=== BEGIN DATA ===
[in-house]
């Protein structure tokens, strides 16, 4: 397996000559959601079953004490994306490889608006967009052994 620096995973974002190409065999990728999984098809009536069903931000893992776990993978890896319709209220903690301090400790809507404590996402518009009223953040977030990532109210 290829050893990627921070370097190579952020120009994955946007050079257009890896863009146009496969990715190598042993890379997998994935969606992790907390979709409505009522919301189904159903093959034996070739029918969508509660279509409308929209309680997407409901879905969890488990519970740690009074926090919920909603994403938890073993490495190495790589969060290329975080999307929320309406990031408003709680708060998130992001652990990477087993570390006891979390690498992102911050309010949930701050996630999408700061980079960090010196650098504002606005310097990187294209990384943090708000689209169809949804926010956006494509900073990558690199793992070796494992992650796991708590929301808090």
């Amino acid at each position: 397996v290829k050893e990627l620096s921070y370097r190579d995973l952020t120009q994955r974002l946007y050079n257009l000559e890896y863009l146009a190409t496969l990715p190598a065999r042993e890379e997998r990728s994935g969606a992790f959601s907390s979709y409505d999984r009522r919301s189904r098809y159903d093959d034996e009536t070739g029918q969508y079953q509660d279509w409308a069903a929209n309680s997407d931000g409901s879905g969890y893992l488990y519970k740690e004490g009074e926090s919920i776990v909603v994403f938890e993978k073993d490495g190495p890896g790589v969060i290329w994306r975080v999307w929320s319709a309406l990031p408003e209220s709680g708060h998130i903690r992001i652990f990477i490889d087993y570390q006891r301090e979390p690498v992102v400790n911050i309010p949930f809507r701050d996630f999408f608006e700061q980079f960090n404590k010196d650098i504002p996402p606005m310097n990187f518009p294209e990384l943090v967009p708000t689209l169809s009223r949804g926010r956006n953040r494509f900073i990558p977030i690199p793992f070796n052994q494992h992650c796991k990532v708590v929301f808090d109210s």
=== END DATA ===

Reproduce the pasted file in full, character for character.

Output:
[in-house]
């Protein structure tokens, strides 16, 4: 397996000559959601079953004490994306490889608006967009052994 620096995973974002190409065999990728999984098809009536069903931000893992776990993978890896319709209220903690301090400790809507404590996402518009009223953040977030990532109210 290829050893990627921070370097190579952020120009994955946007050079257009890896863009146009496969990715190598042993890379997998994935969606992790907390979709409505009522919301189904159903093959034996070739029918969508509660279509409308929209309680997407409901879905969890488990519970740690009074926090919920909603994403938890073993490495190495790589969060290329975080999307929320309406990031408003709680708060998130992001652990990477087993570390006891979390690498992102911050309010949930701050996630999408700061980079960090010196650098504002606005310097990187294209990384943090708000689209169809949804926010956006494509900073990558690199793992070796494992992650796991708590929301808090």
């Amino acid at each position: 397996v290829k050893e990627l620096s921070y370097r190579d995973l952020t120009q994955r974002l946007y050079n257009l000559e890896y863009l146009a190409t496969l990715p190598a065999r042993e890379e997998r990728s994935g969606a992790f959601s907390s979709y409505d999984r009522r919301s189904r098809y159903d093959d034996e009536t070739g029918q969508y079953q509660d279509w409308a069903a929209n309680s997407d931000g409901s879905g969890y893992l488990y519970k740690e004490g009074e926090s919920i776990v909603v994403f938890e993978k073993d490495g190495p890896g790589v969060i290329w994306r975080v999307w929320s319709a309406l990031p408003e209220s709680g708060h998130i903690r992001i652990f990477i490889d087993y570390q006891r301090e979390p690498v992102v400790n911050i309010p949930f809507r701050d996630f999408f608006e700061q980079f960090n404590k010196d650098i504002p996402p606005m310097n990187f518009p294209e990384l943090v967009p708000t689209l169809s009223r949804g926010r956006n953040r494509f900073i990558p977030i690199p793992f070796n052994q494992h992650c796991k990532v708590v929301f808090d109210s």